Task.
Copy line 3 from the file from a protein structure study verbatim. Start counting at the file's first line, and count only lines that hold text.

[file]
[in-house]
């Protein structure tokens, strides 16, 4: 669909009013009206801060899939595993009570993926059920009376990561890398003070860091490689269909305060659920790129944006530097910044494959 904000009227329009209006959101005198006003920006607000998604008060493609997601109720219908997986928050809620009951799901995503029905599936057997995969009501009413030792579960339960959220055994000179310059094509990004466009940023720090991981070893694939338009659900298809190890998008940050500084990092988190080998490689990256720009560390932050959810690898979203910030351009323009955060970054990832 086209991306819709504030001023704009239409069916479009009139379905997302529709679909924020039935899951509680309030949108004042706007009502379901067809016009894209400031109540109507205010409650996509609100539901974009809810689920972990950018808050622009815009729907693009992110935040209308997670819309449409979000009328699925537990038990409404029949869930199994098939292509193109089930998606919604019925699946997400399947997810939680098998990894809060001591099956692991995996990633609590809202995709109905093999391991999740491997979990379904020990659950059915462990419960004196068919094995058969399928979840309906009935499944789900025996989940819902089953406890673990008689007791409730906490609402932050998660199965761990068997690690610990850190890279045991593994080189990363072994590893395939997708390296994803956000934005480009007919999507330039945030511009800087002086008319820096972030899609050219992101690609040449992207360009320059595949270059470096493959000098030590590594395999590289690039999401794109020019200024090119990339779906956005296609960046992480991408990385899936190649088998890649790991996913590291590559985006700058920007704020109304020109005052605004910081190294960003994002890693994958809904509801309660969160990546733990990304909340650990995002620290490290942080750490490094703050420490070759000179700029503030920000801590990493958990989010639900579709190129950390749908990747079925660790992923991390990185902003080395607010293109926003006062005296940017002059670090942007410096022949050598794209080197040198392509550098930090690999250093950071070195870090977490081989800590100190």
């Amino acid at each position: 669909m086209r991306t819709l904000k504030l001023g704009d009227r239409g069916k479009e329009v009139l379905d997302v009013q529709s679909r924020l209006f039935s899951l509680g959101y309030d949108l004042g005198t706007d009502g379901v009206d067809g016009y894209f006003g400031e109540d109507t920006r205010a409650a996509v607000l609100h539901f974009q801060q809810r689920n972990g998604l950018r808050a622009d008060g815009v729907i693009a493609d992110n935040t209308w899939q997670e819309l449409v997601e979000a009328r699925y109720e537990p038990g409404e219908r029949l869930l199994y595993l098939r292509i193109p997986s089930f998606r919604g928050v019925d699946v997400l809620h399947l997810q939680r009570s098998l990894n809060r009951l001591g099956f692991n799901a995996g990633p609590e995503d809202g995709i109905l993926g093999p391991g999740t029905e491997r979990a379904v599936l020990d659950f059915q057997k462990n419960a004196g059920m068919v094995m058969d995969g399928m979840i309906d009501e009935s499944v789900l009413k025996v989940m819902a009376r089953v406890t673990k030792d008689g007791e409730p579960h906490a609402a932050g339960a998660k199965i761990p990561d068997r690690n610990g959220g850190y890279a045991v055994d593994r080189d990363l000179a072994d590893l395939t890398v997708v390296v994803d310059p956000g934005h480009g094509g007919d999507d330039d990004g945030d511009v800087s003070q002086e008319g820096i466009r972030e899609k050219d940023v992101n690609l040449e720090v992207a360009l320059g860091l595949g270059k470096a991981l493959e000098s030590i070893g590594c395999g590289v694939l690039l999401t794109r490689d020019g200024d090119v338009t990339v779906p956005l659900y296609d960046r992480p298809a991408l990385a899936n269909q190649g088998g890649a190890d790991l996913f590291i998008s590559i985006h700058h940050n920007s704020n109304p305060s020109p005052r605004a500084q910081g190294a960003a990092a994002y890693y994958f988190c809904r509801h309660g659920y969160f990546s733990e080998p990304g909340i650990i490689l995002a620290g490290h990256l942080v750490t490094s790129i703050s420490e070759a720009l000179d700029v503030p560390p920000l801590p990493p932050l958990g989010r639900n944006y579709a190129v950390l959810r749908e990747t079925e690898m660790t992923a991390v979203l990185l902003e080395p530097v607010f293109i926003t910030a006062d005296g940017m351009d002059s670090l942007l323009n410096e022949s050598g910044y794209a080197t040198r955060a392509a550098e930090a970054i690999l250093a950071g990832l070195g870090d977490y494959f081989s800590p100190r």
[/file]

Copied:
């Amino acid at each position: 669909m086209r991306t819709l904000k504030l001023g704009d009227r239409g069916k479009e329009v009139l379905d997302v009013q529709s679909r924020l209006f039935s899951l509680g959101y309030d949108l004042g005198t706007d009502g379901v009206d067809g016009y894209f006003g400031e109540d109507t920006r205010a409650a996509v607000l609100h539901f974009q801060q809810r689920n972990g998604l950018r808050a622009d008060g815009v729907i693009a493609d992110n935040t209308w899939q997670e819309l449409v997601e979000a009328r699925y109720e537990p038990g409404e219908r029949l869930l199994y595993l098939r292509i193109p997986s089930f998606r919604g928050v019925d699946v997400l809620h399947l997810q939680r009570s098998l990894n809060r009951l001591g099956f692991n799901a995996g990633p609590e995503d809202g995709i109905l993926g093999p391991g999740t029905e491997r979990a379904v599936l020990d659950f059915q057997k462990n419960a004196g059920m068919v094995m058969d995969g399928m979840i309906d009501e009935s499944v789900l009413k025996v989940m819902a009376r089953v406890t673990k030792d008689g007791e409730p579960h906490a609402a932050g339960a998660k199965i761990p990561d068997r690690n610990g959220g850190y890279a045991v055994d593994r080189d990363l000179a072994d590893l395939t890398v997708v390296v994803d310059p956000g934005h480009g094509g007919d999507d330039d990004g945030d511009v800087s003070q002086e008319g820096i466009r972030e899609k050219d940023v992101n690609l040449e720090v992207a360009l320059g860091l595949g270059k470096a991981l493959e000098s030590i070893g590594c395999g590289v694939l690039l999401t794109r490689d020019g200024d090119v338009t990339v779906p956005l659900y296609d960046r992480p298809a991408l990385a899936n269909q190649g088998g890649a190890d790991l996913f590291i998008s590559i985006h700058h940050n920007s704020n109304p305060s020109p005052r605004a500084q910081g190294a960003a990092a994002y890693y994958f988190c809904r509801h309660g659920y969160f990546s733990e080998p990304g909340i650990i490689l995002a620290g490290h990256l942080v750490t490094s790129i703050s420490e070759a720009l000179d700029v503030p560390p920000l801590p990493p932050l958990g989010r639900n944006y579709a190129v950390l959810r749908e990747t079925e690898m660790t992923a991390v979203l990185l902003e080395p530097v607010f293109i926003t910030a006062d005296g940017m351009d002059s670090l942007l323009n410096e022949s050598g910044y794209a080197t040198r955060a392509a550098e930090a970054i690999l250093a950071g990832l070195g870090d977490y494959f081989s800590p100190r």